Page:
With that being said, that circles back to my point about we have to manage everything. We can "conserve" all we want, but eventually, in my opinion, it will come to a point where conservation shall be no more, and not because we don't care, but because of growth and usage of resources. That's not exactly anytime soon, but I think people need to cut their losses and deal with gray wolves how they should be dealt with - a stable, non-struggling species. (but yes, there are exceptions, i.e., Mexican gray wolf subspecies. You know what I mean.)
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Re: Are today's wolves preserved too much or not?

Post by Blightwolf » Thu Nov 01, 2012 5:08 am

Excellent topic, Koa.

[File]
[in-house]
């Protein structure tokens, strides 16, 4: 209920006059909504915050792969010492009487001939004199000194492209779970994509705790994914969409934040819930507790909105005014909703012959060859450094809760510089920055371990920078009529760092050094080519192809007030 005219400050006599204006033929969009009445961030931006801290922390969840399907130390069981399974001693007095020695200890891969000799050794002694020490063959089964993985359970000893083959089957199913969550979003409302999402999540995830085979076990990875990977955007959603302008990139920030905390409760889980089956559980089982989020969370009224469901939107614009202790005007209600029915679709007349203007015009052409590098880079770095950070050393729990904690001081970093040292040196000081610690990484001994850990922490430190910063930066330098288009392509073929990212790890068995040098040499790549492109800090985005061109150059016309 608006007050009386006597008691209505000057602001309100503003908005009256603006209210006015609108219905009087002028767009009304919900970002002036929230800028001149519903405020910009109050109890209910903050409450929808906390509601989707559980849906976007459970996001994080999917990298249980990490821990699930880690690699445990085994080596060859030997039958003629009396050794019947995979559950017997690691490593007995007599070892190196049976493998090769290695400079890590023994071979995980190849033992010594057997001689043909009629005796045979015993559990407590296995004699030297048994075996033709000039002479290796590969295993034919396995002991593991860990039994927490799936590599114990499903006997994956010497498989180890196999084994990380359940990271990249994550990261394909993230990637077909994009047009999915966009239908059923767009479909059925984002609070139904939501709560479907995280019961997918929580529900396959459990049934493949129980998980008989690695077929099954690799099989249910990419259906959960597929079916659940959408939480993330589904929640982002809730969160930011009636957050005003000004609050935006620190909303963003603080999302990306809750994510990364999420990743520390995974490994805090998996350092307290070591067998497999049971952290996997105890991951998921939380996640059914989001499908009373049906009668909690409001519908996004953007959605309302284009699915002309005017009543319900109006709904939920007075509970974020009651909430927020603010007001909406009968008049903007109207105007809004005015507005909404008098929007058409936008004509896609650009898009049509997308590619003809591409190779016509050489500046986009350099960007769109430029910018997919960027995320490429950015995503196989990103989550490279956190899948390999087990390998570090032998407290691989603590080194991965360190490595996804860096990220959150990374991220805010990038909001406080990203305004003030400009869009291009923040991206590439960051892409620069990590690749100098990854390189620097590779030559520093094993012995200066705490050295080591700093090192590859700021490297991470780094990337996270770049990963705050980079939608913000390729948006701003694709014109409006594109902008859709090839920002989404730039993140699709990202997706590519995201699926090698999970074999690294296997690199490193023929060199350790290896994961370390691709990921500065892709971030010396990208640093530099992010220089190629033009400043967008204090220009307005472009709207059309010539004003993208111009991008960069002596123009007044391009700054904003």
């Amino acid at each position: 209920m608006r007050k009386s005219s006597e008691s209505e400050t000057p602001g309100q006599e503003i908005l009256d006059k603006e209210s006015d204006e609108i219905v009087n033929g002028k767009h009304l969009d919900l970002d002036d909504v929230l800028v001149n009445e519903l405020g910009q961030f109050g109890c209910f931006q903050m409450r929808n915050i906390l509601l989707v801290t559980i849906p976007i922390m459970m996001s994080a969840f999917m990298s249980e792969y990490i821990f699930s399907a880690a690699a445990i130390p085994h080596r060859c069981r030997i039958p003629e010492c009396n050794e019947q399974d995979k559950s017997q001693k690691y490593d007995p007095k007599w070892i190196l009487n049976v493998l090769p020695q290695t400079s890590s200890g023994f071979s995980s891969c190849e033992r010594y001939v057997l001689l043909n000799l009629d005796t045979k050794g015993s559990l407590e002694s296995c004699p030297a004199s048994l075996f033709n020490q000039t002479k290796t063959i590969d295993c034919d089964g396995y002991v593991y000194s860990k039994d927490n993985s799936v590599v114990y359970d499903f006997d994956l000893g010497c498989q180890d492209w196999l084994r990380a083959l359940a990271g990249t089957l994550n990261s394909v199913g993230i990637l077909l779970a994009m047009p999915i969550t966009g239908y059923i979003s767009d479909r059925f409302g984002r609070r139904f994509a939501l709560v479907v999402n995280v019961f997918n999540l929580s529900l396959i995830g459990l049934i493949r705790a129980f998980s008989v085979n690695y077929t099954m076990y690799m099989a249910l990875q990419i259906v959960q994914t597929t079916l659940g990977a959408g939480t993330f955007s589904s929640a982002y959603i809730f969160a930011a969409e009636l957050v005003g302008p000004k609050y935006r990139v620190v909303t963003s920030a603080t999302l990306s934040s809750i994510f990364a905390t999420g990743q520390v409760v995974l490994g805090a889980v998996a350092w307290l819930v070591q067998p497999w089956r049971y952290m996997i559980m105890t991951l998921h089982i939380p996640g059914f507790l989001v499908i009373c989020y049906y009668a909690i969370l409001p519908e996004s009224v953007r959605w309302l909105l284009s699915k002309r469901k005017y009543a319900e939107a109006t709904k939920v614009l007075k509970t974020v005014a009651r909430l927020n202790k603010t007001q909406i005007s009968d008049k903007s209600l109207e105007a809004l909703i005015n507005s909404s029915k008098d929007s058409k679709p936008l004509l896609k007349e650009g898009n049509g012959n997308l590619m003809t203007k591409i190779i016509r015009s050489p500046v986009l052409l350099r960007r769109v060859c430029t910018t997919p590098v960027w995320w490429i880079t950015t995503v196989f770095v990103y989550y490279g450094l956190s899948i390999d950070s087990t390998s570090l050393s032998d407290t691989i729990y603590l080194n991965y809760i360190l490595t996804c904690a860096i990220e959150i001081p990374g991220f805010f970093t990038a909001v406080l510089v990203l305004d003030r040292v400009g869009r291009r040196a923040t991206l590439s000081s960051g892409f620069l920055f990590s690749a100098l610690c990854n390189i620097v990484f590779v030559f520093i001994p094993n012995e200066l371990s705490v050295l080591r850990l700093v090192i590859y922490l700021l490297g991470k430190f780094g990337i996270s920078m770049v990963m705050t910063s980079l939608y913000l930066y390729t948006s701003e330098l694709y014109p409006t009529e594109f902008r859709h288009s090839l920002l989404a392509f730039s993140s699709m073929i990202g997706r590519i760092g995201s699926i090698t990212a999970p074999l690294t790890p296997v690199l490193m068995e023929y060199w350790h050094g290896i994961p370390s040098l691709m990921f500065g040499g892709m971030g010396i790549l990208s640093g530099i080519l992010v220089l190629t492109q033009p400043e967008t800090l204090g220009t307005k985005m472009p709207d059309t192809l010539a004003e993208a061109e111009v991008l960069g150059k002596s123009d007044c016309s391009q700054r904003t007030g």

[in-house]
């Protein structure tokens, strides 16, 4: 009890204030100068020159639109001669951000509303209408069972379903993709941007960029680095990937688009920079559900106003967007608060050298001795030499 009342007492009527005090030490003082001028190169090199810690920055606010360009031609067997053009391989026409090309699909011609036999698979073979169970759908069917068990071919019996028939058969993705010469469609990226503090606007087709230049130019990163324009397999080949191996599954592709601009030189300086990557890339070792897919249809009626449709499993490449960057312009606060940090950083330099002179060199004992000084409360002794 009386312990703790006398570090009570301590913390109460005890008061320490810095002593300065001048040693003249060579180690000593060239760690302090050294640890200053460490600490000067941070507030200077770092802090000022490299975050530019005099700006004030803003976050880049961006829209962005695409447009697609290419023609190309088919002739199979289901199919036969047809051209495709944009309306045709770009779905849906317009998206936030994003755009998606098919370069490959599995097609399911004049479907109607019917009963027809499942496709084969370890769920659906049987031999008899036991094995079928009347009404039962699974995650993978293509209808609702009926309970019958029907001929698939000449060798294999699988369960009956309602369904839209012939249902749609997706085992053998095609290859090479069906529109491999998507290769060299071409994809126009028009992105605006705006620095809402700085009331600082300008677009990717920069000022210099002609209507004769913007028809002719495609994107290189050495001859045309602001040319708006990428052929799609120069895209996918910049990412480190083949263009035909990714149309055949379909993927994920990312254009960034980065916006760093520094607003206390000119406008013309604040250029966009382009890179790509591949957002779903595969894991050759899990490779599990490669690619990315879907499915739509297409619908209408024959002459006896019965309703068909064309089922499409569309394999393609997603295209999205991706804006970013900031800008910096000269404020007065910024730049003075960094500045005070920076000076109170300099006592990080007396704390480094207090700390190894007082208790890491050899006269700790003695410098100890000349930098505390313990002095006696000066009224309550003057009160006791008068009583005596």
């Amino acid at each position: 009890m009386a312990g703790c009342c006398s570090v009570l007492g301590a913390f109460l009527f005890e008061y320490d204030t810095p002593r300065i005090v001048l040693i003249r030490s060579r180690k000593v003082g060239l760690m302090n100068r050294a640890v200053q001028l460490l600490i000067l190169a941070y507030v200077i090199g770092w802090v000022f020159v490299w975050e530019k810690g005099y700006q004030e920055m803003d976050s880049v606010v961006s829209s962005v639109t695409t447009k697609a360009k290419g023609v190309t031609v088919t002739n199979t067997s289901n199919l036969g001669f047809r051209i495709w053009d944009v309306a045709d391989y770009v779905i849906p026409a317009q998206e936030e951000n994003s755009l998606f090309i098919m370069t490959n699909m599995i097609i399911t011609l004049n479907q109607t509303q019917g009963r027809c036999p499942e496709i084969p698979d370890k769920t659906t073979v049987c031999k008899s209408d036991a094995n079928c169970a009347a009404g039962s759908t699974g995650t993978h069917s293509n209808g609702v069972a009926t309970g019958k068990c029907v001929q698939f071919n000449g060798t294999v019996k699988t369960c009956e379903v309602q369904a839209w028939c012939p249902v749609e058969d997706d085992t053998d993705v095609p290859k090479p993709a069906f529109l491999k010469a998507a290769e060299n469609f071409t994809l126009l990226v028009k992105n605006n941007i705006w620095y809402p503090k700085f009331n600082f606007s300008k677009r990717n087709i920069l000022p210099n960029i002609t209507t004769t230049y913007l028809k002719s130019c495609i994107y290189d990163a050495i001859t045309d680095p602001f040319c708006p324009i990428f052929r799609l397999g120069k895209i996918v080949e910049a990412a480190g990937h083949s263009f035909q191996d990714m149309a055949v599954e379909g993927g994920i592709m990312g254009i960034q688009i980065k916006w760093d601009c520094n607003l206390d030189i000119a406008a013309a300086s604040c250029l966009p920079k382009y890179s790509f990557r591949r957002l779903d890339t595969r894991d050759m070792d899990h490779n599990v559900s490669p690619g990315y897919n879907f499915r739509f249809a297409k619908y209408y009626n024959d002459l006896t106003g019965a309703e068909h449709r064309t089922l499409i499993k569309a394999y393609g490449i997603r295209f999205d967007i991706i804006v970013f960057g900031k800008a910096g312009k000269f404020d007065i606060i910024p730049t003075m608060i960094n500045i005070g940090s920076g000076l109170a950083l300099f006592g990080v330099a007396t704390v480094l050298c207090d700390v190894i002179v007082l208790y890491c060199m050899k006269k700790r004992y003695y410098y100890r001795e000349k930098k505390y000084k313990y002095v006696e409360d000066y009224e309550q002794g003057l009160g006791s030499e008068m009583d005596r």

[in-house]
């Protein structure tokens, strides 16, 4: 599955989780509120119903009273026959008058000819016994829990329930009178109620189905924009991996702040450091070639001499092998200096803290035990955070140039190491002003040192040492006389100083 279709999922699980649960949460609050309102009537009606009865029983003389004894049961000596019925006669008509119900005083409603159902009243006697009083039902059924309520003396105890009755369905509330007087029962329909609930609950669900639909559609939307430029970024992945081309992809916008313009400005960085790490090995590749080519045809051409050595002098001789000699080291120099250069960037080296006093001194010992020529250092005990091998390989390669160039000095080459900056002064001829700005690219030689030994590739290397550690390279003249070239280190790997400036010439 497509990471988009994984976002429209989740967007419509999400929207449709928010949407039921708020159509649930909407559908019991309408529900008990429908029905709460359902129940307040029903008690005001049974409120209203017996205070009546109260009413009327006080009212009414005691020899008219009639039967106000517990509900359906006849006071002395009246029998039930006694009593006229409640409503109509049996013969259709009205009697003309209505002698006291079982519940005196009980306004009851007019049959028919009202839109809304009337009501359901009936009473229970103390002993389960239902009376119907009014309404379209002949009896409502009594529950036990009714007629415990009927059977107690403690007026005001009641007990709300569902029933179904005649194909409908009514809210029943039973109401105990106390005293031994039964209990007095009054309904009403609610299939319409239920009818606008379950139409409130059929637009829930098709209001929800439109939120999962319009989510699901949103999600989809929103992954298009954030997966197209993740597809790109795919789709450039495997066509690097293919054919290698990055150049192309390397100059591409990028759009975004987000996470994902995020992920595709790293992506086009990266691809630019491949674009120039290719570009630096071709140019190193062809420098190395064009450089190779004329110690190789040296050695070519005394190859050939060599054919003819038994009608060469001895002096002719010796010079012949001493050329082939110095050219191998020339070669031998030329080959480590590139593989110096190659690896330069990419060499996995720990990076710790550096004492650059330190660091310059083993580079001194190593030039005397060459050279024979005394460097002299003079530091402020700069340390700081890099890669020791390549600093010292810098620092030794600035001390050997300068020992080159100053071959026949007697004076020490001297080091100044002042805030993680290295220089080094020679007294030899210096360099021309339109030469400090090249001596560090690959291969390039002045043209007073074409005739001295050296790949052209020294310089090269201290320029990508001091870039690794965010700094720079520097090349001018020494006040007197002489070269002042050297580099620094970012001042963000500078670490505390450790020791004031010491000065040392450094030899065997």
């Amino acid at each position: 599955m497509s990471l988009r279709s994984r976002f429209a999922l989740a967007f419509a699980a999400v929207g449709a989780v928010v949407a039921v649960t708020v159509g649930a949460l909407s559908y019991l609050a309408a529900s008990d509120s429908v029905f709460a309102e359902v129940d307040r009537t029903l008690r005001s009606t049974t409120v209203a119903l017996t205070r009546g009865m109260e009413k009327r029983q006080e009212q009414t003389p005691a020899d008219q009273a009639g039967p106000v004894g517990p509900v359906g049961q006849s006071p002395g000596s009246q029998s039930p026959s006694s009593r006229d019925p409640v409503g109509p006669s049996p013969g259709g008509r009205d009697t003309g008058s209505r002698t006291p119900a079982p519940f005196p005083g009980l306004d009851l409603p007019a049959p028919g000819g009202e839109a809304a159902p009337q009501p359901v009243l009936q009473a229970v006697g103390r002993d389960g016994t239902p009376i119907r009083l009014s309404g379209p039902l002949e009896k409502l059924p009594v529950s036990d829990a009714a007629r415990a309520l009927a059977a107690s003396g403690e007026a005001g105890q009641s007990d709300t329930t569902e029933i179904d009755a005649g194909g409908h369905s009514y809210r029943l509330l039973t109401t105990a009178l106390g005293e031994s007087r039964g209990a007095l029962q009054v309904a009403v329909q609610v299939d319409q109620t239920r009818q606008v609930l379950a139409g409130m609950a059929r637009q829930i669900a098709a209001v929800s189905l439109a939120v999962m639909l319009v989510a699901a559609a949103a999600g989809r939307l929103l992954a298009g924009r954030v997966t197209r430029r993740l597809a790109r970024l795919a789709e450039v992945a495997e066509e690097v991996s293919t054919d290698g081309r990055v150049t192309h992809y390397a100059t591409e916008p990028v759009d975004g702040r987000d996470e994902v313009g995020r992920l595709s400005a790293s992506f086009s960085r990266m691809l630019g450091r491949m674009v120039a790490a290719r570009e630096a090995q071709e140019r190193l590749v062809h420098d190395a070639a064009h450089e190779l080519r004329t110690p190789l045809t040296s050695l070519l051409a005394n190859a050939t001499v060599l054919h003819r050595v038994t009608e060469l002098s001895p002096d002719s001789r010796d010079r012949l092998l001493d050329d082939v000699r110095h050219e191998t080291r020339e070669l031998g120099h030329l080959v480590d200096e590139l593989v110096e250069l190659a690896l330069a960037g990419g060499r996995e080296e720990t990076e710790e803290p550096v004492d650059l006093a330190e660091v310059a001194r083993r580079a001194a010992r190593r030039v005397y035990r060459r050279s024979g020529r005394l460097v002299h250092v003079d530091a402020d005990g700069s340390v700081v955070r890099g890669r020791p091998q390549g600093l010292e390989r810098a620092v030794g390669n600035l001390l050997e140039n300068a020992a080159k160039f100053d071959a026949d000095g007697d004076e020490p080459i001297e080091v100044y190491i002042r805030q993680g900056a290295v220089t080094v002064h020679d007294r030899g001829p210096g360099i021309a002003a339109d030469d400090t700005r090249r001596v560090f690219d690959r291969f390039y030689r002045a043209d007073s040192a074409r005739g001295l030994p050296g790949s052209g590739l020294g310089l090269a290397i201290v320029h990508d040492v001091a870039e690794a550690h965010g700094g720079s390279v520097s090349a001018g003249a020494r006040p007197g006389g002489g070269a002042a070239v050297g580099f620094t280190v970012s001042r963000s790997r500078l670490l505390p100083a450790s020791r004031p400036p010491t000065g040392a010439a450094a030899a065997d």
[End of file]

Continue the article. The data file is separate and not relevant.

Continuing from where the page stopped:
Gray wolves are definitely being preserved too much in North America. Protecting a species that doesn't require any protection whatsoever is unreasonable. Canada alone has a healthy and stable population of 52,000-60,000 wolves. United States has an increasing population of around 9,000 wolves. There's 6,000-7,000 wolves in Alaska. Throw in the global wolf populations, such as Russia's 25,000-30,000 wolves, and anyone in their right mind can determine that gray wolves and its most widespread sub-species, the Eurasian wolf, are perfectly safe. For an example, hunters could easily kill about 20-30% out of a healthy wolf population found in states like Idaho, Michigan and Minnesota without damaging the overall population. Wolves are adaptable, they're survivors - they're incredibly quick to recover from their losses. The hunting quotas in states that have 500-700 wolves is nearly always only 50-70 wolves - and most of the time, the wanted quotas aren't even achieved during the season. I have no idea why a species that is listed as a Least Concern animal by the IUCN is getting so much undeserved attention for its constant need to be 'saved' or 'conserved' from extinction? It's nonsense. Gray wolves aren't dying - not now, not even in the near future. A state that used to have 200-300 wolves can have a population of over 500 basically in a blink of an eye - that's how fast wolves recover. And then when this state goes, "Our wolves are healthy and stable, yay! Now we can hunt them responsibly!", some extremist pro-wolf conservation group responds with, "No, you can't do this, you can't hunt the wolves", bypassing all the scientific facts, reports and documents regarding the population and its status. Does this honestly make sense to a lot of people?